Presentation on theme: "STUDENT-LED IEPS For Students with More Significant Disabilities."— Presentation transcript:
STUDENT-LED IEPS For Students with More Significant Disabilities
What exactly is a student-led IEP meeting? An IEP meeting where the most important person at the meeting-THE STUDENT- takes part in the meeting to the greatest extent possible.
I Decide Self- Determination is Making My Dreams Happen by Having Choices and Control over My Life
Student-Led IEPs foster Self-Determination Self-Determination is “a combination of skills, knowledge, and beliefs that enable a person to engage in goal-directed, self- regulated, autonomous behavior. An understanding of one's strengths and limitations, together with a belief of oneself as capable and effective are essential to self-determination. When acting on the basis of these skills and attitudes, individuals have greater ability to take control of their lives and assume the role of successful adults in our society” (Field, Martin, Miller, Ward, and Wehmeyer, 1998, p.2). Wehmeyer (2002)also says, “Self-determined people are actors in their own lives instead of being acted upon by others.”
Becoming My Own Self-Advocate As an Adult, you will need to speak up for yourself. When you do this you are being a “self-advocate”. Good Self-Advocates are informed about the topic they are discussing. They speak calmly and clearly. They listen while others speak and consider the importance of what they are hearing.
What does the law say about students leading their IEP meetings? The Individuals with Disabilities Education Act says: Students (regardless of how young, but always by age 16) must be invited to an IEP meeting where transition will be discussed. AND The student’s individual strengths, weaknesses, needs, and interests must be considered when the IEP is being completed, as well as throughout its implementation
Student Led IEPs Student Focused Planning Student Development Collaboration and Program Structure Family Involvement Source: National Secondary Transition Technical Assistance Center Student-Led IEPs incorporate proven best practices in transition education
Existing Curriculums and Guides Choicemaker- “Self-Directed IEP” Choicemaker- “Self-Directed IEP” Next S.T.E.P. Next S.T.E.P. Whose Future is it anyway?- The ARC Whose Future is it anyway?- The ARC Nichcy’s-A Student’s Guide to the IEP Nichcy’s-A Student’s Guide to the IEP
Examples of Students Leading IEP Meetings
Quick Start Guide 4 Steps Step 1- Pre-Meeting Planning Step 2- During Meeting Activities Step 3- Post Meeting Debriefing Step 4- Annual Review of Previous Meeting
STEP 1- Pre-Meeting Planning Activities: 1. Case manager completes state mandated sections of IEP. 2. Student completes interest inventories and skill assessments 3. Case manager and student work together to choose remaining goals, based on results of assessments 4. Mode of IEP meeting presentation is decided upon 5. Components of meeting are created 6. Student practices
Step 2: During meeting activities 1. Case manager explains that student will be leading meeting and questions may be presented to him or her, as well as the student, as meeting proceeds. 2. Student begins the meeting. 3. Case manager sits back and listens unless the student or other team members have questions. 4. Case manager takes control of meeting back over at the necessary point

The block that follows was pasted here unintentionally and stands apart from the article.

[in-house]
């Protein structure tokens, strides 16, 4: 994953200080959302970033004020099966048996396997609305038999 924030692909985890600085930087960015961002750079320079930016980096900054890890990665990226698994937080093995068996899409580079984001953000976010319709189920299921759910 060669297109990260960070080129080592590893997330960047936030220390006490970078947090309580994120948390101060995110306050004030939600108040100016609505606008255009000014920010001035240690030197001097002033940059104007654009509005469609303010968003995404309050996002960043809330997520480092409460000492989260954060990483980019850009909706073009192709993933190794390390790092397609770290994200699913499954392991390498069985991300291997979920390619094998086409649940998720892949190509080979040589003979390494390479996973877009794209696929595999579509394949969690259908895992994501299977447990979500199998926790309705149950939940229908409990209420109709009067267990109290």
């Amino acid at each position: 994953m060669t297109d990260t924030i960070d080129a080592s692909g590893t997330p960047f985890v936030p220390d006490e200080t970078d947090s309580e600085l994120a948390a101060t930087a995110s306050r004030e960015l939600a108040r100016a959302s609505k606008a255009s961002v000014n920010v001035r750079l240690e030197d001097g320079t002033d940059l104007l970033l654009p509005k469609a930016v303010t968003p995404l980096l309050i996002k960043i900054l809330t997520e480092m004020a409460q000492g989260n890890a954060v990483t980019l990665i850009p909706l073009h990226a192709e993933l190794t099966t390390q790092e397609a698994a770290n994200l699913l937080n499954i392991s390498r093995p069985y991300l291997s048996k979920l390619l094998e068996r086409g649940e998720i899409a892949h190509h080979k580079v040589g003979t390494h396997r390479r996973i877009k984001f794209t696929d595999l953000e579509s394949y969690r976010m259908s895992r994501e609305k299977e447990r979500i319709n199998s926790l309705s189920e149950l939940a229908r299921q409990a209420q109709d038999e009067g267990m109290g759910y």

Step 3: Post-meeting debriefing 1. Case manager provides student with much praise for his or her performance in meeting. 2. Case manager asks student how he or she felt during meeting. 3. Case manager asks student what went well and what could have gone better. 4. Case manager documents student response and files them with the IEP for future reference. 5. If meeting was filmed, watch it and discuss.
Step 4: Annual review of previous meeting 1. Before the process is completed the following year, review student responses and/or video from previous year 2. Use last year’s shortcomings or strengths to guide the upcoming process 3. Return to Step 1- IT’S THAT EASY!
Helpful hints Send draft of IEP home before meeting Be prepared to intervene, but don’t take over Always be sure that students have a question and answer time for team members at some point in the meeting Film student in meeting-you may use it for other things later Make sure the student really understands the purpose of an IEP, rather than just going through the motions
References Evidence Based Secondary Transition Practices.(2011). Retrieved from: www.nsttac.org Hawbaker, B.W. (2007). Student-Led IEP meetings: Implementation strategies. Teaching Exceptional Children Plus, 3 (5), Article 1. Retrieved February 12, 2012 from: http://journals.cec.sped.org/tecplus/vol3/iss5/art4/ http://journals.cec.sped.org/tecplus/vol3/iss5/art4/ Field, Martin, Miller, Ward, and Wehmeyer, (1998). A practical guide for teaching self- determination. Council for Exceptional Children. Reston, VA: CEC Publications. Test, D.W., Fowler, C.H., Richther, S.M., White, J., Mazzotti, V., Walker, A.R., Kohler, P., & Kortering, L. (2009). Evidence-based practices in secondary transition. Career Development for Exceptional Individuals, 32, 115-128. Uphold, Nicole M.; Walker, Allison R.; and Test, David W. (2007) "Resources for Involving Students in Their IEP Process," TEACHING Exceptional Children Plus: Vol. 3: Iss. 4, Article Available at: http://journals.cec.sped.org/tecplus/vol3/iss4/art1
Presenter Contact Information Marisol Walker, M. ED firstname.lastname@example.org Special Education Teacher at Shelby County High School Carla Layton, ED.S email@example.com Program Specialist